The Binding of Satan

Revelation 20:1-3 is the great text on the millennium where Satan is bound for one thousand years by an angel.  Many Christians believe this will occur at some future time when Christ returns to set up his kingdom. But does a future binding of Satan fit with the rest of Scripture? Could the binding of Satan have already occurred?   Here is some Biblical evidence which suggests the binding of Satan is in the past.

Jesus specifically says that he has come to bind the strong man in Matthew 12:24-30. He uses the exact same word that John uses in Revelation 20:2. The word “bind” is common in the New Testament. But in Matthew it is used alongside Satan just like it is in Revelation 20. This makes the connection with Revelation 20 stronger. Mark 3:22-27 says something similar. Luke 11:17-23 does not use the word “bind.” Yet the passage is clear that Jesus is here to plunder Satan and his kingdom.
Jesus regularly casts out demons, which is a sign of his dominion over Satan. The demons cannot resist him.  A similar idea is seen when his disciples go out in Luke 10:18, where Jesus says he saw Satan fall like lightening. In Acts the Apostles cast out demons. (Acts 5:16, 8:7, and 19:12) Satan’s power was broken with the coming of Christ.
John says in at least two places that the ruler of this world is judged. (John 11:31 and 16:11) In 11:31 he also adds that the ruler of this world will be cast out and then speaks of Christ’s death on the cross.
Jesus tells Paul that he was chosen to deliver people from the power of Satan to God. (Acts 26:17-18)
The writer of Hebrews says that Jesus came to destroy him who has the power of death, that is the devil. (Hebrews 2:14)
John specifically says that Satan is bound so that he will no longer deceive the nations. (Revelation 20:3) The preaching of the gospel to the nations in Acts and the uniting of Jew and Gentile indicates that this is already occurring. We are not waiting on some future event where the nations’ eyes will be opened. Their eyes are being opened now.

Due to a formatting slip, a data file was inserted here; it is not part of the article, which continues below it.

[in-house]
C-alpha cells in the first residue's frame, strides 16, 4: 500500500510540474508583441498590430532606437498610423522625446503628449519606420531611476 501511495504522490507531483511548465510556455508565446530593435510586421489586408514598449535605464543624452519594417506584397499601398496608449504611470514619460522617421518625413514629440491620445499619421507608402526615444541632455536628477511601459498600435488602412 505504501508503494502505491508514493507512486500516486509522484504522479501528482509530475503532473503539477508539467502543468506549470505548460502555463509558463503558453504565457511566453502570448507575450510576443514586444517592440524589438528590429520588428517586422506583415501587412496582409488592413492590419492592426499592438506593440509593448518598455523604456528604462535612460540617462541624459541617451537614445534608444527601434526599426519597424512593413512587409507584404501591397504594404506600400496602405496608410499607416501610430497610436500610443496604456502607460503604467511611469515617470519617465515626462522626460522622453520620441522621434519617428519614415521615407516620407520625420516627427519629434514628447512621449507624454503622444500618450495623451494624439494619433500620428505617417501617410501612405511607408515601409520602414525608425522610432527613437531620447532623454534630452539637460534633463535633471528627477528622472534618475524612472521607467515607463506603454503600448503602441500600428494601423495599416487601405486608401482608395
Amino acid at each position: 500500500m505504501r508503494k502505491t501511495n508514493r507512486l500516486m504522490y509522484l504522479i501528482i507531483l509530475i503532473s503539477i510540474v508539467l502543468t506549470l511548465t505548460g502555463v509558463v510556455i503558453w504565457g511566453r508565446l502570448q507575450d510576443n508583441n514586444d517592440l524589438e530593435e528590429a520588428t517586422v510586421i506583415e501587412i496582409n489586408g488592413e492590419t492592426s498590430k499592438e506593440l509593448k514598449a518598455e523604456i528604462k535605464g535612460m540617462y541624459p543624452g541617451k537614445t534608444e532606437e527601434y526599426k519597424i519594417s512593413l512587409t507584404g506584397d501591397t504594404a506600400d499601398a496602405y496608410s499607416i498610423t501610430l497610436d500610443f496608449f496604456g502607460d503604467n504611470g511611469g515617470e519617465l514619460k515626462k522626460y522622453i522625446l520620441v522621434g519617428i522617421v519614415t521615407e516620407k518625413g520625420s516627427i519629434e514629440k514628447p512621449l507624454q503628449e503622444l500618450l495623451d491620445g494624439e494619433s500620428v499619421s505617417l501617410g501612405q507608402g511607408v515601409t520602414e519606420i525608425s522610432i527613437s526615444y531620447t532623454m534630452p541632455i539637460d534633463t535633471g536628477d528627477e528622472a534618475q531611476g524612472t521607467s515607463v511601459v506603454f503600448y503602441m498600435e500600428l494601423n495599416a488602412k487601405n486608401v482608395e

The Devil tempts Jesus by offering him the kingdoms of the world. Jesus does not dispute Satan’s claim. He does not say, “No, Satan the world really belongs to me.”  (Matthew 4:8-9). In Matthew 4, it appears that the nations do belong to Satan. However, by the end of Matthew Jesus is claiming authority over the nations. (Matthew 28:18-20) Something has shifted from Matthew 4 to Matthew 28. Paul picks up on this idea in Colossians when he says that Christ by his death has, “disarmed principalities and powers, he made a public spectacle of them, triumphing over them in it.” (Colossians 2:15)
But What About…
                Some will object that Satan still has power and therefore cannot have been bound. I Peter 5:8 comes to mind. But a careful reader will notice that in many places where the Devil is mentioned the Christian is commanded to resist him. And if we resist him, he will flee (Ephesians 6:11, James 4:7, I Peter 5:8-9) The average, everyday Christian can resist the Prince of Darkness.  The question is not does the Devil still have some power. He clearly does. But does he have the power he did before Jesus came.  The answer is no. He no longer keeps the nations in chains as he did before. Yes, he still seeks to devour and destroy, but he no longer rules.
                Another verse that could be used as an objection would be I John 5:19. John says that the “whole world lies in the power of the evil one.” I may address this verse at a later date. But for now just note that “world” for John has a wide range of meanings. So in I John 5:4-5 he says that we have overcome the world by faith.  Do not assume that what John means here is that all the nations and people in the nations are still ruled by Satan.
                The New Testament teaches that Satan has some power, but since Christ’s death that power has been greatly reduced so that the individual Christian can resist him and the nations can no longer be deceived by him. 

2 thoughts on “The Binding of Satan

  1. The context of Jn. 12:31 (not 11:31) also helps build your case. In 12:20-21 some Greeks (Gentiles) want to see Jesus; and in 12:32 Jesus adds that when he is lifted up from the earth (through crucifixion and ascension) he will draw all men to himself. This connects his casting out Satan (12:31) with his new work among the Gentiles.

    Similarly, in Rev. 12-13, the dragon (Satan) tries to devour the newly born (Christ) child that will rule all the nations, but the child is caught up to God; then the Devil, the deceiver of the whole world, is thrown down to earth (and sea), and ends up in the sea (abyss), from which he sends beastly kings and kingdoms that rule the world.

    I think that, while Christ's kingdom will include people from every nation (as in Rev. 5:9-10), powerful evil figures still rule the world until the final coming of Christ, when all that evil is thrown in the lake of fire.


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